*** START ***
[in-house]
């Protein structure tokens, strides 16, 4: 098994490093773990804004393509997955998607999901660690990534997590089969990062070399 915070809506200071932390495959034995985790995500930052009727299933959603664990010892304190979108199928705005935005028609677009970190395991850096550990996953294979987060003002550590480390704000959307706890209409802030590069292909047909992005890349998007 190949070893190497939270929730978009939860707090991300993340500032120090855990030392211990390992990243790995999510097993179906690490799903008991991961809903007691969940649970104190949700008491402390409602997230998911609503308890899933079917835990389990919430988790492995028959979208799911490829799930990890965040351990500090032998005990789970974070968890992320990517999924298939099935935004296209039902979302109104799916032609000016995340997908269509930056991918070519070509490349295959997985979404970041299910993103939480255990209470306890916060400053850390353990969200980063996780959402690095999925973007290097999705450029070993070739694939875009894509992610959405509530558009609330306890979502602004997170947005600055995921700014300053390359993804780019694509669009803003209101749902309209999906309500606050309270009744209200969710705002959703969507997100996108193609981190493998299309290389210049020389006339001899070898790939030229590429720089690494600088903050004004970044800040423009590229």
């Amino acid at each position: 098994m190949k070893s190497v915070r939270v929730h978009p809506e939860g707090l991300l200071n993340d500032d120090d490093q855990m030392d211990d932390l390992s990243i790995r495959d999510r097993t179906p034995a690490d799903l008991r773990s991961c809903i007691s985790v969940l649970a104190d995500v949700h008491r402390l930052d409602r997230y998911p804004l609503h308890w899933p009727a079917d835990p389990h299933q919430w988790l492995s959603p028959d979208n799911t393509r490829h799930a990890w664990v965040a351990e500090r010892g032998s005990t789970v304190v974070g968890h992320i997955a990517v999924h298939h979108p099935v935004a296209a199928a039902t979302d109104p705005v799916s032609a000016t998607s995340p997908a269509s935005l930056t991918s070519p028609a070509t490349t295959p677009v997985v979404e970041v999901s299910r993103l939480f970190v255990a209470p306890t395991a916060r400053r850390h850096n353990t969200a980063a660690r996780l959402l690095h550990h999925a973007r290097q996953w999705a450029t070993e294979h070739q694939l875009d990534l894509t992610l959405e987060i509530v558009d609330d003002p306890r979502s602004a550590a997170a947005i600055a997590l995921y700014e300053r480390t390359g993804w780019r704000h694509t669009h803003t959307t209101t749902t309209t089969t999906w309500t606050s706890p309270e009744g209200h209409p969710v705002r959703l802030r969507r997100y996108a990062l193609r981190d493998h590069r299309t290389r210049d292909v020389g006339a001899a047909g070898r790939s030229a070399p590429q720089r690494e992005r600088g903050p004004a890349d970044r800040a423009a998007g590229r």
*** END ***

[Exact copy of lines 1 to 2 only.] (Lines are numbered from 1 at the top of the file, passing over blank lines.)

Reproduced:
[in-house]
């Protein structure tokens, strides 16, 4: 098994490093773990804004393509997955998607999901660690990534997590089969990062070399 915070809506200071932390495959034995985790995500930052009727299933959603664990010892304190979108199928705005935005028609677009970190395991850096550990996953294979987060003002550590480390704000959307706890209409802030590069292909047909992005890349998007 190949070893190497939270929730978009939860707090991300993340500032120090855990030392211990390992990243790995999510097993179906690490799903008991991961809903007691969940649970104190949700008491402390409602997230998911609503308890899933079917835990389990919430988790492995028959979208799911490829799930990890965040351990500090032998005990789970974070968890992320990517999924298939099935935004296209039902979302109104799916032609000016995340997908269509930056991918070519070509490349295959997985979404970041299910993103939480255990209470306890916060400053850390353990969200980063996780959402690095999925973007290097999705450029070993070739694939875009894509992610959405509530558009609330306890979502602004997170947005600055995921700014300053390359993804780019694509669009803003209101749902309209999906309500606050309270009744209200969710705002959703969507997100996108193609981190493998299309290389210049020389006339001899070898790939030229590429720089690494600088903050004004970044800040423009590229």